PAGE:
Commission member James Parrott, who is the director of economic and fiscal policies at the Center for New York City Affairs at The New School, asked a question that would be repeated throughout the night: "How do we convince people that it’s important to raise taxes on some in order to lower taxes on others?"

Very, very, slowly, according to Mark Willis, a senior policy fellow at the NYU Furman Center for Real Estate and Urban Policy. The caps on single family homes should be lifted, but over the course of 10 to 20 years.

"By making changes slowly over time, owners that experience increases in their relative tax burdens will be better able to accommodate any relative decline in the value of their property, and any downward pressure on the nominal property values will likely be mitigated by normal inflation and increases in underlying demand," Willis testified, "assuming the city continues to prosper." A "circuit breaker" to prevent homeowners from paying over a certain percentage of their income in property taxes could help ease the burden for low-income New Yorkers.

What about levying extra taxes on vacant luxury apartments, like the ones that act as safe-deposit boxes for foreign money? "All you’re gonna do is have someone occupy it for free, and it’ll add a lot of complexity," Willis responded.

Brooklyn Councilmember Stephen Levin stepped forward to argue that the assessment process should be more predictable, fair, and transparent. Been asked what specifically he felt was wrong with it. "Honestly, after several years of trying to figure this out, in meetings with the Department of Finance, I certainly don't feel like I understand it well enough to point out where the problem is."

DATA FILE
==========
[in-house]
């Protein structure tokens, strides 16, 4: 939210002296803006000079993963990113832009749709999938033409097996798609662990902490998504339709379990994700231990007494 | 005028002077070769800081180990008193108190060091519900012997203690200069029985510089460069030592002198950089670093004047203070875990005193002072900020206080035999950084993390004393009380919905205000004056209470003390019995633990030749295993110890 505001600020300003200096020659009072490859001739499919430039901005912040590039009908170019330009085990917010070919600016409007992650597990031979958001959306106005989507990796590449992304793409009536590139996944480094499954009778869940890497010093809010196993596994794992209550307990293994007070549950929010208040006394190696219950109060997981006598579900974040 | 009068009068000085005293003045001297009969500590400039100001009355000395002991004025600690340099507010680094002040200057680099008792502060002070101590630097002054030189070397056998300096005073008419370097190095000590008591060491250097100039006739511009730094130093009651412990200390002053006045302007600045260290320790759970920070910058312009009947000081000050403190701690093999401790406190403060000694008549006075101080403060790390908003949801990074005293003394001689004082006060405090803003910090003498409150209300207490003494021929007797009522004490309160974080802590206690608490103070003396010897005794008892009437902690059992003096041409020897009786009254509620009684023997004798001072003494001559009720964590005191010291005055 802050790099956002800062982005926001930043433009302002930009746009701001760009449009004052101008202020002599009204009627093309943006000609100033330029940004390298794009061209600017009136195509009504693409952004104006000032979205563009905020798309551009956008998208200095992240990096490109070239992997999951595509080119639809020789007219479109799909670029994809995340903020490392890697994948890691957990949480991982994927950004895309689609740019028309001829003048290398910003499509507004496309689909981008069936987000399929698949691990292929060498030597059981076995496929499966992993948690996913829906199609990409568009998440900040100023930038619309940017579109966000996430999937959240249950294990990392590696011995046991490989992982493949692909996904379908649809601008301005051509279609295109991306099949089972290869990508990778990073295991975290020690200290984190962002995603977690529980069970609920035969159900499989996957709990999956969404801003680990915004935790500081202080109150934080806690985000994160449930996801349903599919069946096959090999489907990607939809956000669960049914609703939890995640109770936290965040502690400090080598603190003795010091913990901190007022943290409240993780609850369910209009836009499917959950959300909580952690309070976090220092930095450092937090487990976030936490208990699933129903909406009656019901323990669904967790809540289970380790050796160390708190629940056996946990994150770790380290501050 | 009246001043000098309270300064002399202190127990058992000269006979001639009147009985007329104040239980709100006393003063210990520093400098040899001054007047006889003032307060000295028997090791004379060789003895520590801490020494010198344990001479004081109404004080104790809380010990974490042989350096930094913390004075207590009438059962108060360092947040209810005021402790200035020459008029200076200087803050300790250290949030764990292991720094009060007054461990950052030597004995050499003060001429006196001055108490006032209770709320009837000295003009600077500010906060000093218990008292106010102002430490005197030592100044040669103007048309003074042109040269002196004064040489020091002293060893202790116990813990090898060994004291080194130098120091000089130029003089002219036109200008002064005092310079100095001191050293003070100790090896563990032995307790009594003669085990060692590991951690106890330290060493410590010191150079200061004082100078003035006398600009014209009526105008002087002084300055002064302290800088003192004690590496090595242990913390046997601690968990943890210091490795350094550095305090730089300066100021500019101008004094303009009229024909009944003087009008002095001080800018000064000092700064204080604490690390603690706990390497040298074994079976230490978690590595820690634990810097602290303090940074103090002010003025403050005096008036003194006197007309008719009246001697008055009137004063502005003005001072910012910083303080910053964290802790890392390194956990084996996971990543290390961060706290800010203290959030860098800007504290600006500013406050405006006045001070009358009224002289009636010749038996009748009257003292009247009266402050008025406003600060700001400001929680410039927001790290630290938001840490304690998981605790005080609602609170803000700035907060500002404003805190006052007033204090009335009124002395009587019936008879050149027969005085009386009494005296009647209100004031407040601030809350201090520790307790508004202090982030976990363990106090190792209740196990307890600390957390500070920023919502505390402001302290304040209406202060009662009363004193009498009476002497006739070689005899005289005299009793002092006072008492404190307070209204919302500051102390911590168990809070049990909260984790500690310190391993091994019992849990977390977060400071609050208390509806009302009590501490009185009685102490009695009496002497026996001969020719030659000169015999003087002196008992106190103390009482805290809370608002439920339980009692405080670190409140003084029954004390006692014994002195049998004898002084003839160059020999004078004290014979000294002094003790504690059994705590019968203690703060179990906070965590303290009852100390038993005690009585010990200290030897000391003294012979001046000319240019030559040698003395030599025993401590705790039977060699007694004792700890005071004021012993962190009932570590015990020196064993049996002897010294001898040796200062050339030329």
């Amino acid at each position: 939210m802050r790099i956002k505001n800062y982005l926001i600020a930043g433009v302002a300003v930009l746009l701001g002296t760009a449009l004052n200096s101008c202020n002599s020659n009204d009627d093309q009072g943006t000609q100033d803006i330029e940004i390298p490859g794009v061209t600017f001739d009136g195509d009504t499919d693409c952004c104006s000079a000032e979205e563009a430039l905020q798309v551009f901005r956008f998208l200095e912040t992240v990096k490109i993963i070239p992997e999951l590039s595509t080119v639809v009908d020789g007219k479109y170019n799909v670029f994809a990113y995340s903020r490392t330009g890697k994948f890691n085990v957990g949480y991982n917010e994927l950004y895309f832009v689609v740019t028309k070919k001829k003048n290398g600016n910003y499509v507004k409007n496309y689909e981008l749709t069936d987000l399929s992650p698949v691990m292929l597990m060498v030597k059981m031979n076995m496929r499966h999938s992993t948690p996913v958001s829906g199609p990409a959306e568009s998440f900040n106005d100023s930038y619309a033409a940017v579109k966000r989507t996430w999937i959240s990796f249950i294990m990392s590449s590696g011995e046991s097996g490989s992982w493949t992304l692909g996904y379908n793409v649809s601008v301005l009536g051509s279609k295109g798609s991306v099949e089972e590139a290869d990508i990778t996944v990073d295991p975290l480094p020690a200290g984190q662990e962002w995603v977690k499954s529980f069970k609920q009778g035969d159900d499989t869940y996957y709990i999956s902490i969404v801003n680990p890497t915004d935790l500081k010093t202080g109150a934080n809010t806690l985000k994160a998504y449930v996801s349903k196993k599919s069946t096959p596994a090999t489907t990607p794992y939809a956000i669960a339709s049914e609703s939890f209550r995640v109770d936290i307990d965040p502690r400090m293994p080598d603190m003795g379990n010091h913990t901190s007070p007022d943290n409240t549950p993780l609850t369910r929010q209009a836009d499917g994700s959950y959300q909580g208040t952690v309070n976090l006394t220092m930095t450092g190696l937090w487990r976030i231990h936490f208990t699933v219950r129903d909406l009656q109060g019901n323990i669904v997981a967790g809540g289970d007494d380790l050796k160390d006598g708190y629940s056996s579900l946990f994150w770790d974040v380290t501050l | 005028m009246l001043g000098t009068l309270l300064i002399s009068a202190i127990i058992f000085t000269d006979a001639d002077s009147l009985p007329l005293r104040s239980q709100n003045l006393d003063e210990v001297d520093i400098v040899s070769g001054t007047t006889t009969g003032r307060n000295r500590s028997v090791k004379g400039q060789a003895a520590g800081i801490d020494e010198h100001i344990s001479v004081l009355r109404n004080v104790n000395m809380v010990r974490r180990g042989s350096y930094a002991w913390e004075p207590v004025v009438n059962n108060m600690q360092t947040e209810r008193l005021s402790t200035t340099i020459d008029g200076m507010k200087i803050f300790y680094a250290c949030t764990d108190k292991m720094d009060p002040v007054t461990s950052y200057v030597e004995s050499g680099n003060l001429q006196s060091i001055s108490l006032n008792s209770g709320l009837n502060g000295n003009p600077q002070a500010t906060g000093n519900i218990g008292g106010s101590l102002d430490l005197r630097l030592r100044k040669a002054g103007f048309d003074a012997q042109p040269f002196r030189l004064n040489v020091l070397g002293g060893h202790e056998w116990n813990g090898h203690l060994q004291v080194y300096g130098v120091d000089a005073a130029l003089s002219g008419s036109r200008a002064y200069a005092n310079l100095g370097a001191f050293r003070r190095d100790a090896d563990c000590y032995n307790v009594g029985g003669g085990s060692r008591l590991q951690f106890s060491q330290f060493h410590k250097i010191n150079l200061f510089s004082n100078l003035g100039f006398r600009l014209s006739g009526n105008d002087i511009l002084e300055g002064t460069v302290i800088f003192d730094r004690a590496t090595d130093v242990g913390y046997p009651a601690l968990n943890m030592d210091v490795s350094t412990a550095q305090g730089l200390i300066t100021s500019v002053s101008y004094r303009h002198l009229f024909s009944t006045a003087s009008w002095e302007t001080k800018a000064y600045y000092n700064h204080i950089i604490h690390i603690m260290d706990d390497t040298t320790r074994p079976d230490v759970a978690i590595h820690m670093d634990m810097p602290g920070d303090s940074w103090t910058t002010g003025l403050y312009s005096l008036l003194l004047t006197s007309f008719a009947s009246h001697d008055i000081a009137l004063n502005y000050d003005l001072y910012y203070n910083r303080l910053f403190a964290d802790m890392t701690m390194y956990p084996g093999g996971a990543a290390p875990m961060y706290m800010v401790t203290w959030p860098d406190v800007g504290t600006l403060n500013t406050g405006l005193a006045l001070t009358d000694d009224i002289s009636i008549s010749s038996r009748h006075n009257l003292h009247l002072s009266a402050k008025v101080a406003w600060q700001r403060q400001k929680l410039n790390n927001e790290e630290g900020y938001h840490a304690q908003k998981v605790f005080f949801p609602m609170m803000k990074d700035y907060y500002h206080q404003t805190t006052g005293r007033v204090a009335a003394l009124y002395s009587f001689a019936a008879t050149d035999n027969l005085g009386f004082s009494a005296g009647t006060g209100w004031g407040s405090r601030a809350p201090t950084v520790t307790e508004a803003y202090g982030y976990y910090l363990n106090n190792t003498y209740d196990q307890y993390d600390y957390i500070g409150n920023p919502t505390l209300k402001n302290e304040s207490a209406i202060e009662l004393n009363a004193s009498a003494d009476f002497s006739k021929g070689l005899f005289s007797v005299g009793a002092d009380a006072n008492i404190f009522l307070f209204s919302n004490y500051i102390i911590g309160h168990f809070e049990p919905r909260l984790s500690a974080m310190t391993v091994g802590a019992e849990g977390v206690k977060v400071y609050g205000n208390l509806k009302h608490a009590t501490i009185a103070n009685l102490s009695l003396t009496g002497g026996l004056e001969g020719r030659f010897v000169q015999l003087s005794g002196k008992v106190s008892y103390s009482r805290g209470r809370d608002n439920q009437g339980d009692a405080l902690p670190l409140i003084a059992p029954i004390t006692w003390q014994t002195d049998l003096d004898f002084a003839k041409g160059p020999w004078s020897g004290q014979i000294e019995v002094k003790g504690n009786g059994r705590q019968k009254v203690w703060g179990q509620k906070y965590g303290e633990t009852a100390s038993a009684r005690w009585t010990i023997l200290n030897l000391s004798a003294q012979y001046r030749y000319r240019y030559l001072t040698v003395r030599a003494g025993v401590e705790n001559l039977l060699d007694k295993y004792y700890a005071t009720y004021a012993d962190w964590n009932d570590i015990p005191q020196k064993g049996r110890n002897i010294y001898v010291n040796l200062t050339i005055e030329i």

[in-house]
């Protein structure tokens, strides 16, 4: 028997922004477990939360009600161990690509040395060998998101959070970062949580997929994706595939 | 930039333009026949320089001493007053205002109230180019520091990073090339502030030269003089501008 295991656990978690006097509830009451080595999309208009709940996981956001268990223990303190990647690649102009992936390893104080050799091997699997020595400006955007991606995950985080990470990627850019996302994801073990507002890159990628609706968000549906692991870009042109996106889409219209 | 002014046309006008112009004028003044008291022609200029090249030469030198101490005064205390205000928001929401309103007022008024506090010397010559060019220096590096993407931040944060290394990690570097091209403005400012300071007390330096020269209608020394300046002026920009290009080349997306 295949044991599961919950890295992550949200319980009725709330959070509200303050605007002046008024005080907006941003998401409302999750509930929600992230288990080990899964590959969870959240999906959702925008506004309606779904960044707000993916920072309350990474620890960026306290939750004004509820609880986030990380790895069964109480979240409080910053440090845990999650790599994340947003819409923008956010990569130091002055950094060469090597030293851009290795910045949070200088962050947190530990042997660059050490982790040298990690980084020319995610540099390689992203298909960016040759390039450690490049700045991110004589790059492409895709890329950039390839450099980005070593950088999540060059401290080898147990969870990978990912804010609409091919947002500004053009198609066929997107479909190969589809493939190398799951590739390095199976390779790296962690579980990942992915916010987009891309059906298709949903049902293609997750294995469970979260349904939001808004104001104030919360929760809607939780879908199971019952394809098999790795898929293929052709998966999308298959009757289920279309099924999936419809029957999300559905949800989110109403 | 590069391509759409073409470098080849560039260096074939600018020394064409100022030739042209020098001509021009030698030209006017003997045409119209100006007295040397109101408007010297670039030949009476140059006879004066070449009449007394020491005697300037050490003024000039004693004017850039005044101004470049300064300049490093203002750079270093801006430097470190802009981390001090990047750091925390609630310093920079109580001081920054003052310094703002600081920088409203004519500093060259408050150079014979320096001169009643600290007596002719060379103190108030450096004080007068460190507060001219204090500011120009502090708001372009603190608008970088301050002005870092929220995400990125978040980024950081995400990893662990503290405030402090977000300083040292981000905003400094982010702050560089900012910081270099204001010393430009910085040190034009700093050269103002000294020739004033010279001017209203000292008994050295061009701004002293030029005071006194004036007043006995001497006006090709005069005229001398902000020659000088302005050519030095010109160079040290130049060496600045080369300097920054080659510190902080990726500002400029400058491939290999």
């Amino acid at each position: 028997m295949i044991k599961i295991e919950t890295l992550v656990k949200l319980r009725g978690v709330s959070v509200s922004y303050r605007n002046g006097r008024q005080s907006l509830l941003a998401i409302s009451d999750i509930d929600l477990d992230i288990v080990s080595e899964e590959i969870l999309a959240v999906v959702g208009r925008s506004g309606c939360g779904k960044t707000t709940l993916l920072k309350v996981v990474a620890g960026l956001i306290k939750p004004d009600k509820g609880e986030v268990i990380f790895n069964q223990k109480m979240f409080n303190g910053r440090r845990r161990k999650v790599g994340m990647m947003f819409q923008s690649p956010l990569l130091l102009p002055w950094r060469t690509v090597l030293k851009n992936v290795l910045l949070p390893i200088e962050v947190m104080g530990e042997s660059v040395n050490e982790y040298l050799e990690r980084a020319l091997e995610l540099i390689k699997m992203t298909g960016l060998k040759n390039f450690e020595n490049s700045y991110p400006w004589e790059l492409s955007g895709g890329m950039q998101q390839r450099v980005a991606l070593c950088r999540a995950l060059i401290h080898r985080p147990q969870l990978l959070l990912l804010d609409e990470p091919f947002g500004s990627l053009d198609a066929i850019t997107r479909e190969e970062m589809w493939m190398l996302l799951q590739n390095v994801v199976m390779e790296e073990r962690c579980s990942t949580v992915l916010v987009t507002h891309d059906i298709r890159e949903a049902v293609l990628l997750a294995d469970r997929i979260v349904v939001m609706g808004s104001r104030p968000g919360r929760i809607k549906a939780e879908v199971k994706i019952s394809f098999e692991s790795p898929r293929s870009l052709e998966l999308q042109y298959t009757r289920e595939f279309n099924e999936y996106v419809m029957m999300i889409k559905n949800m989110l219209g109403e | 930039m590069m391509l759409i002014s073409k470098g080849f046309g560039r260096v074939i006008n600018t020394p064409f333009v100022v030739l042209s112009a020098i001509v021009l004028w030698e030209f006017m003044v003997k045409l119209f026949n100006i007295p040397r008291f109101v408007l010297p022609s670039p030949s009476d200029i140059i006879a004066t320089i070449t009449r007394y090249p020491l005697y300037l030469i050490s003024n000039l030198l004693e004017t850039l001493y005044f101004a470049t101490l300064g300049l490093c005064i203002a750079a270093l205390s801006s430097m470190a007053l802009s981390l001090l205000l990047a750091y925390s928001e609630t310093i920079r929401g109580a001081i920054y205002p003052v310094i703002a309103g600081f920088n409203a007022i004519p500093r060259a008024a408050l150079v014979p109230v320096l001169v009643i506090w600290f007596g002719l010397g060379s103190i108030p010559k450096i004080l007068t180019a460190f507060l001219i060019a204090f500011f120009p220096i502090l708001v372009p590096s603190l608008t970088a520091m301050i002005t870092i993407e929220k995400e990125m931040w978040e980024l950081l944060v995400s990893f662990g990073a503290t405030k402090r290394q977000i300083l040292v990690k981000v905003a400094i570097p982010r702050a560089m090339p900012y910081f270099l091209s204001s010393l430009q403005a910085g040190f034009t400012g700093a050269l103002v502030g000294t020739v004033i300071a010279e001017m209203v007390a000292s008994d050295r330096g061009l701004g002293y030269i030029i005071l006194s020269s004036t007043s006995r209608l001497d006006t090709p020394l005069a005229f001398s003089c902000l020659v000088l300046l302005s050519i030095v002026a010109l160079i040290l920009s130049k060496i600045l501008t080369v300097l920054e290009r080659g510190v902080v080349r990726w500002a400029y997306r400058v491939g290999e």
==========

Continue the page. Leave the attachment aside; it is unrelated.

Still, Levin criticized the way the Department of Finance made the comparisons that inform assessments, and suggested that the City use census data to better account for density and income factors.

"Because of the way that New York City neighborhoods develop, you could have wildly different economic realities three blocks apart," Levin said, noting that South Williamsburg is very different from North Williamsburg, which is "truly beyond gentrification at this point, it's a luxury market."

"We also adjust for these things," responded Jacques Jiha, the Commissioner of the Department of Finance, who was sitting a few feet in front of Levin and sounded a little miffed.

"But without clarity of what's going into the adjustments, we don't know if it's appropriate or not," Levin replied.

(Courtesy of the Citizens Budget Commission)

"Why are we exempting private universities from property taxes?" asked Barbara Bowen, president of CUNY's Professional Staff Congress, to loud applause.